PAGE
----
Sex-reassignment surgery and the Eighth Amendment

Kosilek v. Spencer, No. 12-2194 (1st Cir. Dec. 16, 2014) (en banc).

Under the Eighth Amendment, prisons can’t be deliberately indifferent to the serious medical needs of their inmates. Michelle Kosilek is a Massachusetts prisoner with severe gender dysphoria, a condition in which people experience mental anguish because their sexual anatomy doesn’t match up with their subjective experience of themselves as male or female. The Massachusetts Department of Corrections denied her request for sex-reassignment surgery. After an extended trial, a Massachusetts federal district court found that the DOC had violated the Eighth Amendment. It found that the DOC knew that sex-reassignment surgery was the only way to treat Kosilek’s condition, but that the DOC denied the surgery for political reasons, not for legitimate penological or medical ones. 

In January of this year, a divided panel of the First Circuit affirmed the district court. The First Circuit then granted rehearing en banc, and now, in a 3-2 vote, reverses the district court.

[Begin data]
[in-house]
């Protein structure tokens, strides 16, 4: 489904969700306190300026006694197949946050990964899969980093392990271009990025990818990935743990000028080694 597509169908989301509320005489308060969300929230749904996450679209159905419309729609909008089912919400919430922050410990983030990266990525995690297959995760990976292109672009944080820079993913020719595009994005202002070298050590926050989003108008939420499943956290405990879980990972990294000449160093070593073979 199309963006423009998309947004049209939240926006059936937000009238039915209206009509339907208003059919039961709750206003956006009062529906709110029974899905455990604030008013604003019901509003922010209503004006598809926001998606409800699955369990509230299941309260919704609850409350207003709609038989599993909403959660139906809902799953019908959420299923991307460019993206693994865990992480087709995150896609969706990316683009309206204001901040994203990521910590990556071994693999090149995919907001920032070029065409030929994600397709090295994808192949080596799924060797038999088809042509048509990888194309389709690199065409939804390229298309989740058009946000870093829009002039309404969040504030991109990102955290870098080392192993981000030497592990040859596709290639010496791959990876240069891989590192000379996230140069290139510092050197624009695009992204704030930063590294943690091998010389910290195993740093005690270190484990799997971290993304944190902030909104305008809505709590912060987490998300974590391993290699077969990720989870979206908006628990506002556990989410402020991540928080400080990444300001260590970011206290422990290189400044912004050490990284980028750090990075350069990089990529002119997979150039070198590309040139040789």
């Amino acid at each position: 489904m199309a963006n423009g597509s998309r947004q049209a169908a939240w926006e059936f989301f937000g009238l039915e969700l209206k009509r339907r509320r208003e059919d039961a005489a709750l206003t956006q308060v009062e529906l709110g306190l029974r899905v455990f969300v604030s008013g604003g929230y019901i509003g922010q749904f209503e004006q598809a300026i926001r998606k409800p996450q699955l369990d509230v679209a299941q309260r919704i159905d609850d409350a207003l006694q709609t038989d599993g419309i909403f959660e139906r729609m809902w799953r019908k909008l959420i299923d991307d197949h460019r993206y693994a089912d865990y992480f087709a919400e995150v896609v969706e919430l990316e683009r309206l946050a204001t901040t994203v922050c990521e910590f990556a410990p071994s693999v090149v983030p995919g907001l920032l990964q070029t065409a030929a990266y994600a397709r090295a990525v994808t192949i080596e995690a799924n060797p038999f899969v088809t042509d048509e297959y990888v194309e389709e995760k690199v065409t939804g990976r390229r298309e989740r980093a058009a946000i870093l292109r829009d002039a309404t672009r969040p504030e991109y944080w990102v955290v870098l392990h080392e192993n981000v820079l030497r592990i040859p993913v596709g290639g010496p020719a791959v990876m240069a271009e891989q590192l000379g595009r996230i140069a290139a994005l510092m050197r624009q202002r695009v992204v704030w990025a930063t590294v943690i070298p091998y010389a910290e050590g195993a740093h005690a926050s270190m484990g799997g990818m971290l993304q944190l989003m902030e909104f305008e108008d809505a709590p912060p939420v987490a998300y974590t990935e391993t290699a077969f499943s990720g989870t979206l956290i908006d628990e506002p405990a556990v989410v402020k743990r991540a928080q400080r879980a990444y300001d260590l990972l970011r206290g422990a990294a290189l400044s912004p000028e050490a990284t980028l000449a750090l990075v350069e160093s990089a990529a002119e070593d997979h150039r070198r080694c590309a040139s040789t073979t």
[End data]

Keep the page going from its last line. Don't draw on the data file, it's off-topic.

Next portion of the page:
This case shows—among other things—why appellate standards of review matter. According to the three-judge majority, the district court’s finding that the DOC was deliberately indifferent to Kosilek is reviewed de novo, rather than for clear error. It also reviews de novo the finding that the DOC denied the surgery without a legitimate reason. Judge Thompson’s dissent, on the other hand, argues that these are factual issues on which an appellate court must defer to a trial court. Her dissent ends with the hope that today’s decision, like Plessy and Korematsu, “will not stand the test of time.”

Judge Kayatta’s separate dissent says that the majority opinion throws a wrench into the appellate machinery: “Until today, there was absolutely no precedent … for reviewing such quintessentially factual findings under anything other than the clear error test.” Or to put it more pointedly:

Great cases like hard cases make bad law. For great cases are called great, not by reason of their real importance in shaping the law of the future, but because of some accident of immediate overwhelming interest which appeals to the feelings and distorts the judgment. These immediate interests exercise a kind of hydraulic pressure which makes what previously was clear seem doubtful, and before which even well settled principles of law will bend.